Author John Heil penned a great piece for the US Fish and Wildlife Service’s website chronicling the symbiotic relationship rice farmers and duck hunters have with Ducks Unlimited and the USFWS when it comes to creating waterfowl and wildlife habitat in California’s Sacramento Valley.
That other cog is the private duck-hunting community. With the assistance of the Service and Ducks Unlimited, hunters create “better habitat, which leads to better hunting,” Byers said. They also benefit from the rice fields that encourage more birds to stay in the area.
According to Hiel, rice farmers manage 500,000 acres in the Sacramento Valley. Another 75,000 acres are managed wetlands, including nearly 18,700 acres of the Sacramento National Wildlife Refuge Complex and 31,000 acres of conservation easements primarily on land owned by duck hunters. Together, the rice farmers, the U.S. Fish and Wildlife Service (Service) and the duck hunters, provide year-round food and habitat for 6 million waterfowl and hundreds of thousands of other water birds and wetland wildlife.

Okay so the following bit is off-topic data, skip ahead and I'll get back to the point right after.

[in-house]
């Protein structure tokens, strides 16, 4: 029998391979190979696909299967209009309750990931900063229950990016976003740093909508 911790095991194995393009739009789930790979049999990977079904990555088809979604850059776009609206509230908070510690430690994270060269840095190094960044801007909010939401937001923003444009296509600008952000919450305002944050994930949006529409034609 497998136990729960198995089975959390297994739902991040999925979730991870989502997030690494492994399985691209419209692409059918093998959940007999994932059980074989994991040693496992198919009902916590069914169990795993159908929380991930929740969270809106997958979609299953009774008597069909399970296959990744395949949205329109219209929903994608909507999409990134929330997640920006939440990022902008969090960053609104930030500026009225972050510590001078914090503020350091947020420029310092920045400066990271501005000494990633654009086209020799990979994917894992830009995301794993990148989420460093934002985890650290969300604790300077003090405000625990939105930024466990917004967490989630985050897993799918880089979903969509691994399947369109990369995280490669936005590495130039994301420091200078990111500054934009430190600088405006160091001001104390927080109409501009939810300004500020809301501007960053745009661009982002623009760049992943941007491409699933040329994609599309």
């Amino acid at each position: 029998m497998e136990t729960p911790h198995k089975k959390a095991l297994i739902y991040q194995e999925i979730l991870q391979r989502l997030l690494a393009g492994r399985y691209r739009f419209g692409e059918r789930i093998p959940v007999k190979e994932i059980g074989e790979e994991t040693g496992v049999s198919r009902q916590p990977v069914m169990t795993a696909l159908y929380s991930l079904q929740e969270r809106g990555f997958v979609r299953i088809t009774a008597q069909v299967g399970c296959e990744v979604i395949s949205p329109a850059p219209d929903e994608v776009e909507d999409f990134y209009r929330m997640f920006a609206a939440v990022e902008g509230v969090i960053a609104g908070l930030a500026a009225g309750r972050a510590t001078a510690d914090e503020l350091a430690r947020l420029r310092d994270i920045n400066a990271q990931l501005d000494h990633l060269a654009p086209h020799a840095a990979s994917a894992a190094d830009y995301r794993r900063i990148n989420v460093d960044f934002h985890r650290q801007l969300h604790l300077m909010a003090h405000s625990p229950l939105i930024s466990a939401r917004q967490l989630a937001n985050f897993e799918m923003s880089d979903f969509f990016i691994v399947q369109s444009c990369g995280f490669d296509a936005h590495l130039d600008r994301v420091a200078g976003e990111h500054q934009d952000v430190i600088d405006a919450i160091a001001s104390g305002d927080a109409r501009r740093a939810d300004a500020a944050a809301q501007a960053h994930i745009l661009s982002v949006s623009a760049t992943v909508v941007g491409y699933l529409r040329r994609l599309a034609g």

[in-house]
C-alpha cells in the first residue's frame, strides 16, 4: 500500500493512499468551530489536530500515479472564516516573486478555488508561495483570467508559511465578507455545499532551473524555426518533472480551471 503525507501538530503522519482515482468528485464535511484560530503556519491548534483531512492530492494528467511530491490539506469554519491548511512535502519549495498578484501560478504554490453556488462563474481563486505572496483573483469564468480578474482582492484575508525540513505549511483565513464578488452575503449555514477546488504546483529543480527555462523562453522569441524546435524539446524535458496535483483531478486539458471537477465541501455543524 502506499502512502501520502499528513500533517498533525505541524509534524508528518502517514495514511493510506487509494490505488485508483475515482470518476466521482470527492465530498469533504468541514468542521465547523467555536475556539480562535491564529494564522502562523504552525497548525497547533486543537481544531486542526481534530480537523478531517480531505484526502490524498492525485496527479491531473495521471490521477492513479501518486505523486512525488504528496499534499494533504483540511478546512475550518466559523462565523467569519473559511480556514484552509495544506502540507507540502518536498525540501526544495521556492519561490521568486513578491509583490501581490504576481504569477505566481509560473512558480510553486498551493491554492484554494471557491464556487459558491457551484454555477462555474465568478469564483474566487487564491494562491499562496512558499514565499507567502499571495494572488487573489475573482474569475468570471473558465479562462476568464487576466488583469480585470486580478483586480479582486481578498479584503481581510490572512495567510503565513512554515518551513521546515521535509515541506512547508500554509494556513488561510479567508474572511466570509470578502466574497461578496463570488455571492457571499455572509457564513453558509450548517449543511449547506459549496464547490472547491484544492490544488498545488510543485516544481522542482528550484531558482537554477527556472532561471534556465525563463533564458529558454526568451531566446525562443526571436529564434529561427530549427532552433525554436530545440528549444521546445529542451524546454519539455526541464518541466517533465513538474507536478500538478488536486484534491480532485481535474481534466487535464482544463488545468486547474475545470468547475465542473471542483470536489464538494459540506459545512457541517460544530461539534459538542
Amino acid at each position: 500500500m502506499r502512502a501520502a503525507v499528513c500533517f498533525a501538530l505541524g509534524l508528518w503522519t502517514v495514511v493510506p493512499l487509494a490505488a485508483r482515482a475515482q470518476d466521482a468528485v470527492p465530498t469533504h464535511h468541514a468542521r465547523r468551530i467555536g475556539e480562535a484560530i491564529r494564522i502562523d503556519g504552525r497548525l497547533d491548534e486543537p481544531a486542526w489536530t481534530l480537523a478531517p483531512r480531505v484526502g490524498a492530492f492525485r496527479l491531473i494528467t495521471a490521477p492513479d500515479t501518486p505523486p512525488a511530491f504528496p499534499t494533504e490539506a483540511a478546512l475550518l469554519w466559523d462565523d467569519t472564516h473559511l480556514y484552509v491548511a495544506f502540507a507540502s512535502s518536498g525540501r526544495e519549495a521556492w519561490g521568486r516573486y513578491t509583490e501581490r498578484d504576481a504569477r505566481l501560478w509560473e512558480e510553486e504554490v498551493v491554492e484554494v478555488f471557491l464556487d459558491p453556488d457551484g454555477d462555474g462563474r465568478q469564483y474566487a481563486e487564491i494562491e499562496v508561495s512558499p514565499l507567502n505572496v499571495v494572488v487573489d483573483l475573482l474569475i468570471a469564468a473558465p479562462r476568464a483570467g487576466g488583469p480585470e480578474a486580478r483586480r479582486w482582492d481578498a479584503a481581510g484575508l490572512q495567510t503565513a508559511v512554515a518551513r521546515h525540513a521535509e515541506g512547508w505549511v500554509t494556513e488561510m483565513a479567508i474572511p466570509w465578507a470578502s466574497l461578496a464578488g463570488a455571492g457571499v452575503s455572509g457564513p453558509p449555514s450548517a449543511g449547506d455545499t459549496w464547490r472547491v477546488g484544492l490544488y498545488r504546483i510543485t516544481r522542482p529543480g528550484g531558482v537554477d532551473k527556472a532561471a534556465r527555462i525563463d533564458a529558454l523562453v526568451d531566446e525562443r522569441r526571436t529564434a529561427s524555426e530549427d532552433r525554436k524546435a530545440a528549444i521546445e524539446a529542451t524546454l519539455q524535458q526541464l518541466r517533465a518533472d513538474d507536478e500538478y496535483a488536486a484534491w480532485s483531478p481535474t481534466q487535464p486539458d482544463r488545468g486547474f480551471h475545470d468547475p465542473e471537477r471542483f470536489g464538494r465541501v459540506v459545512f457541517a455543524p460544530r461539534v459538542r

Ducks Unlimited and the Service provide engineering and biological expertise to get the most “bang for the buck,” as Preston described it.
Requests for assistance are flowing in to Ducks Unlimited from other Willow Creek landowners.
“It takes a landowner who is bold enough to implement restoration projects,” said Virginia Getz, manager for the conservation programs with Ducks Unlimited. “It is scary at first having to turn your duck club upside down and then build it back up. That part is intimidating. We are finding more and more people receptive to it – asking when we will get to their area.”
“We co-exist so much better with the rice farmers now,” Iseman said. “It is more like one big happy family now, instead of the duck guys versus the rice guys vying for the same limited water resource. If you don’t learn what the problems are, what’s important to a group, you cannot make it work.”
To read the full piece, click here.